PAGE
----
Series: Women Working In Industry, 1940 - 1945. Record Group 86: Records of the Women’s Bureau, 1892 - 1995

March is Women’s History Month! Women have shaped this country’s history in more ways than we can count. Long before Rosie the Riveter joined the war effort in the 1940s, women earned wages to support themselves and their families. This series of posts celebrates the diversity of women’s labor, ranging from industry to agriculture to folklore and beyond. 

This archival series (Women Working In Industry, 1940 - 1945) contains images depicting women and their contributions to the war effort during World War II. The photographs show women for the first time on a mass scale and from every social and economical background preforming jobs that have been traditionally considered as men’s work. In addition to the clerical and secretarial fields, women are seen working in the aircraft industry, the metal industry, ordnance, the railroad, the shipyards, as well as the military services. There are approximately 94 different occupations shown in this series where women were performing the work.


This month’s Women’s History series comes via Nora Sutton, one of our interns from the Department of State’s Virtual Student Foreign Service (VSFS) program. Nora is finishing her Master’s in Public History at West Virginia University this semester.

The Silent Parade 100th Anniversary

The Silent Parade was a silent protest march of 8,000-10,000 African Americans along Fifth Avenue starting at 57th Street in New York City on July 28, 1917.

In protest to murders, lynchings, and other violence directed towards African Americans, the parade was precipitated by the East St. Louis riots in May and July 1917, when between 40 and 250 black people were killed by white mobs.

East St. Louis riots

The ferocious brutality of the attacks by murderous white mobs, and the refusal by the authorities to protect innocent lives contributed to the reactionary measures of some African Americans in St. Louis and the nation. Marcus Garvey declared in a speech that the riot was “one of the bloodiest outrages against mankind” and a “wholesale massacre of our people”, insisting that “This is no time for fine words, but a time to lift one’s voice against the savagery of a people who claim to be the dispensers of democracy.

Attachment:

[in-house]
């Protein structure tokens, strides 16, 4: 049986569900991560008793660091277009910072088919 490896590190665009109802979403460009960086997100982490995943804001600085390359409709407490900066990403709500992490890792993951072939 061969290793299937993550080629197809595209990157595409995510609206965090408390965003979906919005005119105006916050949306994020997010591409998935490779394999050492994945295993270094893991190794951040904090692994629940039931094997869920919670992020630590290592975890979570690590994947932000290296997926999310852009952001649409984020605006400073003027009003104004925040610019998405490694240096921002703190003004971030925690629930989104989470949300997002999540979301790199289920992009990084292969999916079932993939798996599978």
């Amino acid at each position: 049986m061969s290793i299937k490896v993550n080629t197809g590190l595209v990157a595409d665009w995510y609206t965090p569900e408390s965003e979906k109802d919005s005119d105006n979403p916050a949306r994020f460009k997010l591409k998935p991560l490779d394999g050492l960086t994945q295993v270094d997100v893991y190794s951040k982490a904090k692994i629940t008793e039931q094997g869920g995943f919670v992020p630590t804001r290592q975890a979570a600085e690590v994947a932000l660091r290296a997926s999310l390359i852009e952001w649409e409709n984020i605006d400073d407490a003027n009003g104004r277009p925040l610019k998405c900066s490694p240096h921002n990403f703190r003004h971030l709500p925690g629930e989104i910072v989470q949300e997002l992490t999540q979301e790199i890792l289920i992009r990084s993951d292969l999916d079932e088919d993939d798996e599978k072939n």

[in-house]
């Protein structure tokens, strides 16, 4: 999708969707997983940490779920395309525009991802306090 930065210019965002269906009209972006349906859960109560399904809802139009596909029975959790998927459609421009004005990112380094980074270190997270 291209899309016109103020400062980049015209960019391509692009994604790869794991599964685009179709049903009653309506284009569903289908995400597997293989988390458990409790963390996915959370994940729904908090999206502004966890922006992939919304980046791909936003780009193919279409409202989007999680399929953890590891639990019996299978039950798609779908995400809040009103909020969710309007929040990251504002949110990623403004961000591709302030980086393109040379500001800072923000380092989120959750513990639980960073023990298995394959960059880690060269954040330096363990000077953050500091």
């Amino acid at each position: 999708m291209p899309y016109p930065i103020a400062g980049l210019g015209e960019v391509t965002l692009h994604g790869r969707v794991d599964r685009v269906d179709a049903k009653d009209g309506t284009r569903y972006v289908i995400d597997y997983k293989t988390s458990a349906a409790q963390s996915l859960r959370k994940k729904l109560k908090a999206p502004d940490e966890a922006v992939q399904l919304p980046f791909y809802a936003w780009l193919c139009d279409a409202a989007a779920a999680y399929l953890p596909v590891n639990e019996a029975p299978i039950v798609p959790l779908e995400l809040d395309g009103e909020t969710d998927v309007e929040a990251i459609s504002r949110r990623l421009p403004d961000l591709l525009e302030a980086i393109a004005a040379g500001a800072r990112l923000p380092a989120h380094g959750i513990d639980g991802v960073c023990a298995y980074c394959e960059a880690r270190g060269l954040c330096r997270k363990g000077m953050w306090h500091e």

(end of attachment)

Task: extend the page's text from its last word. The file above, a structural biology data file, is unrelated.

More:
Protest in New York

In New York City on July 28, as many as ten thousand African Americans marched down Fifth Avenue in a silent protest march in response to the East St. Louis riots. They carried signs that highlighted protests about the riots. The march was organized by the National Association for the Advancement of Colored People (NAACP), W. E. B. Du Bois, and groups in Harlem. Women and children were dressed in white; the men were dressed in black.

They hoped to influence Democratic President Woodrow Wilson to carry through on his election promises to African-American voters to implement anti-lynching legislation, and promote Black causes. Wilson did not do so, and repudiated his promises, and federal discrimination increased during Wilson’s presidency.

Legacy

The parade was the very first protest of its kind in New York, and the second instance of African Americans publicly demonstrating for civil rights so bravely.

William B. Gould and his sons, 1917. In 1862 Gould escaped from slavery by rowing a boat 52 kilometers down the Cape Fear River and into the Atlantic, where he was picked up by, and subsequently joined, the Union navy. He kept an eloquent diary of his experiences and travels during and after the war. A half-century later, his six sons joined the military to fight in the Spanish-American War and World War One.

10

Bayard Rustin - The Gay Civil Rights Leader

Bayard Rustin was the heart and soul of the black civil rights movement in the United States, He was Martin Luther King Jr.s chef organizer, the pioneer of nonviolent resistance, and the man behind the march on Washington for Jobs and Freedom, during which Dr.King delivered his momentous and influential “I Have a Dream” speech. Rustin’s open homosexuality was contentious, and to this day his impact on the American landscape is all too often overlooked.